BerryCenter-Green-80.pngBerry Biodiversity Conservation Center

berrycenter.jpgThe Berry Biodiversity Conservation Center (Berry Center), made possible by a generous gift from Robert and Carol Berry, is a 40,000 square foot building housing multiple facilities, students, faculty members and programs all centered around the study of biodiversity. The Berry Center is a space to examine and explain biological diversity and the importance of diversity for the maintenance of ecological structure and processes. 

The Biodiversity Institute is housed with in the Berry Center.  Administrative offices are in BC 231. 

The Center also contains a variety of displays and depictions of biodiversity in Wyoming and beyond.  These include mammal, lichen, prokaryote, and fungi displays and dozens of photographs of living creatures in the state. berrycenter-300.jpgVisitors are welcome in the Berry Center at any time, and tours can be arranged for large groups.

Click here to download the floor plan of the Berry Center so you can find what you're looking for!

 

Cross-disciplinary Biodiversity Studies

The Berry Center serves as a focal point for the study, documentation and conservation of biodiversity, from spatial and temporal variations in ecosystems to the invisible variations within single genes. The Center supports the education and research of UW undergraduate and graduate students, faculty and staff in the related fields of ecology, genetics, population biology, systematics and molecular biology, and a variety of non-science-based disciplines such as philosophy and art.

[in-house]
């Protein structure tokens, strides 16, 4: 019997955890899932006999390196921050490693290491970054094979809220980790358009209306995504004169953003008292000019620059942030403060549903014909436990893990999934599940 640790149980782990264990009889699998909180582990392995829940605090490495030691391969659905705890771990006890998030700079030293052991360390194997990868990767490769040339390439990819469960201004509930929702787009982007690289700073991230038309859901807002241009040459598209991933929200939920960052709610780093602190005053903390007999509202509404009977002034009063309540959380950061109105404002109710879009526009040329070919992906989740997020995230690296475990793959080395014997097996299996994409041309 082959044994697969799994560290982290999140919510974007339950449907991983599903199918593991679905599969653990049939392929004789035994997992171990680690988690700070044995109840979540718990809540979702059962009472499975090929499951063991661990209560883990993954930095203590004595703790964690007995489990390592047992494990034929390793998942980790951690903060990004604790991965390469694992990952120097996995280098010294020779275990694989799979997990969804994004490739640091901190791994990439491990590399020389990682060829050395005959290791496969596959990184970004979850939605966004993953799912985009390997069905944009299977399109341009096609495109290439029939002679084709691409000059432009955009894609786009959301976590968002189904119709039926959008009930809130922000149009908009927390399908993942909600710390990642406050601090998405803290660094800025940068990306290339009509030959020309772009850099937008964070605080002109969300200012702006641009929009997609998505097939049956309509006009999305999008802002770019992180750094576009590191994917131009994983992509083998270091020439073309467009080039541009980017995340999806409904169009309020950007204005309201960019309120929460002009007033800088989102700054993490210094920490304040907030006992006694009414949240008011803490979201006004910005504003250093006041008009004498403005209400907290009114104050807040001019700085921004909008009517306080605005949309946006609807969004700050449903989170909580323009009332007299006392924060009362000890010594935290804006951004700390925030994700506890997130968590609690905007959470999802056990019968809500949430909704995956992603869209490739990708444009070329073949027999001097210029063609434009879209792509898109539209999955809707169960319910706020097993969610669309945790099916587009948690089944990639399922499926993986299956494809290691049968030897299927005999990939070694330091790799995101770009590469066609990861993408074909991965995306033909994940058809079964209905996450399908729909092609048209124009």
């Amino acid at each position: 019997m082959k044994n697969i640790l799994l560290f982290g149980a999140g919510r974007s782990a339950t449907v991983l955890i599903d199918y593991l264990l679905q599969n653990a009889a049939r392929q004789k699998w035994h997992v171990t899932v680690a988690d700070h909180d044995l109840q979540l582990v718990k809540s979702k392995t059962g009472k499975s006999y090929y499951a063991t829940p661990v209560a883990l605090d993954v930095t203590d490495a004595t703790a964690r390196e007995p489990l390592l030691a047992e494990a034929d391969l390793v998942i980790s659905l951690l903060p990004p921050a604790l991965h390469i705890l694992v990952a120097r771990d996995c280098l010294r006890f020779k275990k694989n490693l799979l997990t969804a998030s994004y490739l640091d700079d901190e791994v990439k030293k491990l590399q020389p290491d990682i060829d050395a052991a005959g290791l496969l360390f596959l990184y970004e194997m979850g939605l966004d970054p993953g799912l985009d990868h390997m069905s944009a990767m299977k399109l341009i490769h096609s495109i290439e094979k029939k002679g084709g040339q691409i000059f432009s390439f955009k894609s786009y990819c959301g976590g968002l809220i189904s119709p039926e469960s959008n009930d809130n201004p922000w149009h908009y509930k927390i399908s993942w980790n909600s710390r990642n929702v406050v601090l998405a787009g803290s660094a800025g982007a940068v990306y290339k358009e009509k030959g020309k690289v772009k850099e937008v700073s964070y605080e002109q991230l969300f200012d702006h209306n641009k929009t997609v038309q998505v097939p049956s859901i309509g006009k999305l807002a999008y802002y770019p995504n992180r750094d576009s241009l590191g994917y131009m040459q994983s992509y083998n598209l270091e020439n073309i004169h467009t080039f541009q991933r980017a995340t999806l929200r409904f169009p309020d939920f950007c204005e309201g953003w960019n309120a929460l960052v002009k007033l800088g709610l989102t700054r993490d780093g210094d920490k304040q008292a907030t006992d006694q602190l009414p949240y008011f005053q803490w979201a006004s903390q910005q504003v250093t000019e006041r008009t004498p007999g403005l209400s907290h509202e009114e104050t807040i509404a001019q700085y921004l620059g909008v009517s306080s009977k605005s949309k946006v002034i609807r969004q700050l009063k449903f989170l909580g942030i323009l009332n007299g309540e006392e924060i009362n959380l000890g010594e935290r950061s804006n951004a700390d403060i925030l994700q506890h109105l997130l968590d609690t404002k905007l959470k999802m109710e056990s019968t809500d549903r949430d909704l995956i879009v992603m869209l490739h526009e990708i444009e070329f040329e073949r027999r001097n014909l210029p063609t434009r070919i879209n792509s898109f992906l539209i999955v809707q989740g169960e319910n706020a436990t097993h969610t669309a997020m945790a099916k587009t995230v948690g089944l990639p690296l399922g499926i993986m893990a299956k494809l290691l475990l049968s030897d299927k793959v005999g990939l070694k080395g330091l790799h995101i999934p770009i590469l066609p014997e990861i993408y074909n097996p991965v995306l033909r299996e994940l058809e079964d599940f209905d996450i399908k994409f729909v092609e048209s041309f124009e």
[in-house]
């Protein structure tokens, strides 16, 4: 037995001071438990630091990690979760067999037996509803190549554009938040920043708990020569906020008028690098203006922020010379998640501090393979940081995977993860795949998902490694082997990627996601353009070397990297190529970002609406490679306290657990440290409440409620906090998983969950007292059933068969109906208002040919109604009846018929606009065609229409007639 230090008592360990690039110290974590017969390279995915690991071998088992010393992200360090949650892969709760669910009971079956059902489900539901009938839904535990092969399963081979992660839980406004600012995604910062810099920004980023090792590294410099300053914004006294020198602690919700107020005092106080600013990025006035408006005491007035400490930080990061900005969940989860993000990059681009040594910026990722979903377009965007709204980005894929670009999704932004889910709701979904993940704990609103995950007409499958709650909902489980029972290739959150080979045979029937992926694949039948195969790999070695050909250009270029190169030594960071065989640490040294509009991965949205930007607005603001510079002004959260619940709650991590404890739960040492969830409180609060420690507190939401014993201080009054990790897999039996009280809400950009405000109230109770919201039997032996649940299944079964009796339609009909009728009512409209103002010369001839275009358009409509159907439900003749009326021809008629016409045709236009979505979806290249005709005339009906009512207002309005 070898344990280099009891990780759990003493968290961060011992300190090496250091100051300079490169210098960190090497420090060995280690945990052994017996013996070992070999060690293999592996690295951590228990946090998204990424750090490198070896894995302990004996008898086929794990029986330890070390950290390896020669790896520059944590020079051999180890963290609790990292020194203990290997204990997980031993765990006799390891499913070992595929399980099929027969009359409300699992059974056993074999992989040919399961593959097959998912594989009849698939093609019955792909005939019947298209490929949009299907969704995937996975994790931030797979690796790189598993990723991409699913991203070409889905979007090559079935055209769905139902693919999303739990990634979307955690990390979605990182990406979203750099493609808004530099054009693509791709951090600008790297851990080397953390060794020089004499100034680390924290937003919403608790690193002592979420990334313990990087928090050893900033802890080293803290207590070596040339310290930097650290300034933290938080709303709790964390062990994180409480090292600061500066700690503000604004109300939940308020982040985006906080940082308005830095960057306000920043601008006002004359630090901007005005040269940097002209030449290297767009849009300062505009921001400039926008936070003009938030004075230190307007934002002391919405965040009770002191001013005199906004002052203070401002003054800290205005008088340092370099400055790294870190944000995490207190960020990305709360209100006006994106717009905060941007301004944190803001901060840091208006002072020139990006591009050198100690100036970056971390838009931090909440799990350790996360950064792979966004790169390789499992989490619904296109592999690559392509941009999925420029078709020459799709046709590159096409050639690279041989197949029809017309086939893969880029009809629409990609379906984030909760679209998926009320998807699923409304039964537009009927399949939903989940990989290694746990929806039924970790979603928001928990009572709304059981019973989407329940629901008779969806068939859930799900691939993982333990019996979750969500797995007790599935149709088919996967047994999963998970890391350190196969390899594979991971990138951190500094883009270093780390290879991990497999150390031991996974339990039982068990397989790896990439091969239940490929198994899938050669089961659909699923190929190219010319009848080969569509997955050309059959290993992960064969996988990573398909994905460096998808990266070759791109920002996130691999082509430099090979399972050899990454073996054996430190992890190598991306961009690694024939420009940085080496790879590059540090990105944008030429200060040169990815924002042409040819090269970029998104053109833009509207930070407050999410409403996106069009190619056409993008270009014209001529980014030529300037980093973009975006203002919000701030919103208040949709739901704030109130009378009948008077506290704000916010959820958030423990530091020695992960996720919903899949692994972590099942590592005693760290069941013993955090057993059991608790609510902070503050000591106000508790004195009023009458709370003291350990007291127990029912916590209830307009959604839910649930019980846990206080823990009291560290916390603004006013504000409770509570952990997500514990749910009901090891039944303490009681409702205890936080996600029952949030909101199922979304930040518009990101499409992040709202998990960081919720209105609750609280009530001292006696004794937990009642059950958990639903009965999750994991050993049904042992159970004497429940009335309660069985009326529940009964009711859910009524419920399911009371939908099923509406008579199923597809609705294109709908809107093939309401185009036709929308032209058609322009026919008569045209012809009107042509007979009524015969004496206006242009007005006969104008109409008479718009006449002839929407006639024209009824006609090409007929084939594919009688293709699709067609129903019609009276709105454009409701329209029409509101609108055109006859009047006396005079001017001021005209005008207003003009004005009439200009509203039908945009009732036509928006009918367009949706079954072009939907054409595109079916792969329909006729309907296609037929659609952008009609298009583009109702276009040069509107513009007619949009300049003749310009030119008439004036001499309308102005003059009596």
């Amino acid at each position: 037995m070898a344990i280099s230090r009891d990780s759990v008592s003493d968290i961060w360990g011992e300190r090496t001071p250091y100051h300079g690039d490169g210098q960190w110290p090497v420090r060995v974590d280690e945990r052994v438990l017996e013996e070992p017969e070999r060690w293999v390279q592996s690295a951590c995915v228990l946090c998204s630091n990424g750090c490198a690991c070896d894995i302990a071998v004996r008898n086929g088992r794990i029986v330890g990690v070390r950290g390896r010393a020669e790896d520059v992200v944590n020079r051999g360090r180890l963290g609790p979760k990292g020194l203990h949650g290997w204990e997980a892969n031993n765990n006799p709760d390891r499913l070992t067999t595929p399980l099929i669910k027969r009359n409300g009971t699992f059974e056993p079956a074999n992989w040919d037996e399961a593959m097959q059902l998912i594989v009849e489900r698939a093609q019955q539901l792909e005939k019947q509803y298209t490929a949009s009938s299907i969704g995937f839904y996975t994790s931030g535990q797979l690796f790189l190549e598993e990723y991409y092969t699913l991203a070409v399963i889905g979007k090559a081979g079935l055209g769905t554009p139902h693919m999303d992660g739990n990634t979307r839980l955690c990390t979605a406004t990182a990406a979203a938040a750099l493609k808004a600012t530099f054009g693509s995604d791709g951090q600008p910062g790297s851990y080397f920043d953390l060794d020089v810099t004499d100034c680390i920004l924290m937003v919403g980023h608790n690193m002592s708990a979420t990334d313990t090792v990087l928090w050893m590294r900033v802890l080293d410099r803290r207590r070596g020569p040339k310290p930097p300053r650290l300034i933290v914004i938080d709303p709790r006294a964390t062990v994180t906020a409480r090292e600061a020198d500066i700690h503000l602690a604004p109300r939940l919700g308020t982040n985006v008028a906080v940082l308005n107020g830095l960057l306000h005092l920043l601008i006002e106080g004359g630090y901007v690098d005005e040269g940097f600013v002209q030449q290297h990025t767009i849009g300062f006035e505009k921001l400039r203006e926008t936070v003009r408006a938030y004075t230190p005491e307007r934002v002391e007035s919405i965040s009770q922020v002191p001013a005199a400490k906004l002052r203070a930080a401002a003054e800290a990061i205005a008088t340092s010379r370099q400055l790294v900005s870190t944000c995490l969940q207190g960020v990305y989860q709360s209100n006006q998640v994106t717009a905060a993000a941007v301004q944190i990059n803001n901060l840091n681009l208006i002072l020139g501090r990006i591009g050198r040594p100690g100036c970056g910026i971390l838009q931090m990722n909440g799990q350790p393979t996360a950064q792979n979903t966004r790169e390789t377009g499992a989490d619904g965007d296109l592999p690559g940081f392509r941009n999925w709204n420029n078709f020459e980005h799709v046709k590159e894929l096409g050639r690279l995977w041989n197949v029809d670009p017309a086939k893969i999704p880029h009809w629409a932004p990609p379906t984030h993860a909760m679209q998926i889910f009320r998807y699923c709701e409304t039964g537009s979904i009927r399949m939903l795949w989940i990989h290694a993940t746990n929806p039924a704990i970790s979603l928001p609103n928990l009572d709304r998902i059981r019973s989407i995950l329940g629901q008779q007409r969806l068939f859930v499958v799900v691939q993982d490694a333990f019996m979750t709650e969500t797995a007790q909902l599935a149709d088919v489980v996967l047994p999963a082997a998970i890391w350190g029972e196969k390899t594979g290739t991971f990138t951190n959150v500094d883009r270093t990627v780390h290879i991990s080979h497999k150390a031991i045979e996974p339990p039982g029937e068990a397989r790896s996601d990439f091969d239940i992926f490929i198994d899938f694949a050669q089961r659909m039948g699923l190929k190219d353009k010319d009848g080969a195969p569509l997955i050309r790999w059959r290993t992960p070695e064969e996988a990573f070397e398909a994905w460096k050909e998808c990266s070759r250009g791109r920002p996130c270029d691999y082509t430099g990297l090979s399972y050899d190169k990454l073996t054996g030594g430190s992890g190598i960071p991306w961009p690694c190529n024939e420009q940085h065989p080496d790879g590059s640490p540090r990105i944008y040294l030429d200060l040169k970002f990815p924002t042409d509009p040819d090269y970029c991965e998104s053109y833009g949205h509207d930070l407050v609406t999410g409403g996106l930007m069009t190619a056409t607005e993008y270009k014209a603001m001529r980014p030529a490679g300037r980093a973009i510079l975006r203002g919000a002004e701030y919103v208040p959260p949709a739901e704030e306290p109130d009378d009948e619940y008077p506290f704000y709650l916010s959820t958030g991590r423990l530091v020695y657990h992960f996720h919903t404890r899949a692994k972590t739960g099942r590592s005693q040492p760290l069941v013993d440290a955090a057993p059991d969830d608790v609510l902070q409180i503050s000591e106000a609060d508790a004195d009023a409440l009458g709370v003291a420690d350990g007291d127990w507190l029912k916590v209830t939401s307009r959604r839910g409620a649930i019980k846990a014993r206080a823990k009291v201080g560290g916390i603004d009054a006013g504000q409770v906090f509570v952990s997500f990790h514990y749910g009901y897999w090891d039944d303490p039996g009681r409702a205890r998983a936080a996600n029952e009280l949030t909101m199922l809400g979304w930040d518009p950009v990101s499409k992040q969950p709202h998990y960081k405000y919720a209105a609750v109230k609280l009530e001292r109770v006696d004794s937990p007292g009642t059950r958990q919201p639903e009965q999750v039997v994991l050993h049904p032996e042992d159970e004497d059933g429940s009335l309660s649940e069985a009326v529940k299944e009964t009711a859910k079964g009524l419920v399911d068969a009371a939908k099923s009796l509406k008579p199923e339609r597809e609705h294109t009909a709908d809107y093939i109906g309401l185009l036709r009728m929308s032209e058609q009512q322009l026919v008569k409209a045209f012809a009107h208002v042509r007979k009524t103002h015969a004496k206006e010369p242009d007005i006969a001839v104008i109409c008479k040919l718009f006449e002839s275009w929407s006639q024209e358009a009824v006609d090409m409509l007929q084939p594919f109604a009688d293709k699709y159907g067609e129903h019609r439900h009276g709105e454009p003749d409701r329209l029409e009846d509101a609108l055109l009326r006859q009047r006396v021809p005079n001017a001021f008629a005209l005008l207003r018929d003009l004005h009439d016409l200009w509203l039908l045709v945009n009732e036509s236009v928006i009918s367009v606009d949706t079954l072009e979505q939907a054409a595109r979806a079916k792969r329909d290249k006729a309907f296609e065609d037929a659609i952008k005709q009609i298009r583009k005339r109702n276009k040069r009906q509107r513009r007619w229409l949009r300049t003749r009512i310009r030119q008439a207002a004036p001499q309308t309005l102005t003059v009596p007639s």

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Green Building

The Berry Center is currently seeking LEED GOLD certification, meaning it utilized enough green building features in the design, construction and daily use to earn the second-highest ranking of green buildings through the US Green Building Council.  Read about the Berry Center's LEED certification here!  The green features include:

  • rebuilding on an already existing site (an old log building used to be in the place the Berry Center now sits),
  • reusing material from the former building,
  • using energy-efficient lighting programs and heating and cooling systems,
  • installing lots of windows to maximize daylight in the building, thereby reducing need for lights and increasing morale of building occupants,
  • creating a green roof above the Vertebrate Collection, which includes 62 species of prairie plants native to the Laramie area,
  • much more!